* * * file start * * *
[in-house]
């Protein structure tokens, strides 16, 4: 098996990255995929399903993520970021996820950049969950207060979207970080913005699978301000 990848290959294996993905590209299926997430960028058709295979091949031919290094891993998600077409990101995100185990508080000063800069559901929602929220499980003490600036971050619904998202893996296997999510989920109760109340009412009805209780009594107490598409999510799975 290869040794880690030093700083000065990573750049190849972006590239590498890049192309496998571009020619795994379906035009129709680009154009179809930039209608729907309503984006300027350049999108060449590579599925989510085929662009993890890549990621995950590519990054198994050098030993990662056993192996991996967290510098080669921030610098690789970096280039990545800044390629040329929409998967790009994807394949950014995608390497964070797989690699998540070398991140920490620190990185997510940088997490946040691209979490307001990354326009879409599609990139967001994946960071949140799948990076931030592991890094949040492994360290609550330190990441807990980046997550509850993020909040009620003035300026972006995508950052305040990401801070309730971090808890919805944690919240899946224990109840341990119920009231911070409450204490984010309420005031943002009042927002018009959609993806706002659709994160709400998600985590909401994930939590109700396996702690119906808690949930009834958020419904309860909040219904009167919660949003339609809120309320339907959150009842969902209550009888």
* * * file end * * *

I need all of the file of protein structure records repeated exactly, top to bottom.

[in-house]
């Protein structure tokens, strides 16, 4: 098996990255995929399903993520970021996820950049969950207060979207970080913005699978301000 990848290959294996993905590209299926997430960028058709295979091949031919290094891993998600077409990101995100185990508080000063800069559901929602929220499980003490600036971050619904998202893996296997999510989920109760109340009412009805209780009594107490598409999510799975 290869040794880690030093700083000065990573750049190849972006590239590498890049192309496998571009020619795994379906035009129709680009154009179809930039209608729907309503984006300027350049999108060449590579599925989510085929662009993890890549990621995950590519990054198994050098030993990662056993192996991996967290510098080669921030610098690789970096280039990545800044390629040329929409998967790009994807394949950014995608390497964070797989690699998540070398991140920490620190990185997510940088997490946040691209979490307001990354326009879409599609990139967001994946960071949140799948990076931030592991890094949040492994360290609550330190990441807990980046997550509850993020909040009620003035300026972006995508950052305040990401801070309730971090808890919805944690919240899946224990109840341990119920009231911070409450204490984010309420005031943002009042927002018009959609993806706002659709994160709400998600985590909401994930939590109700396996702690119906808690949930009834958020419904309860909040219904009167919660949003339609809120309320339907959150009842969902209550009888």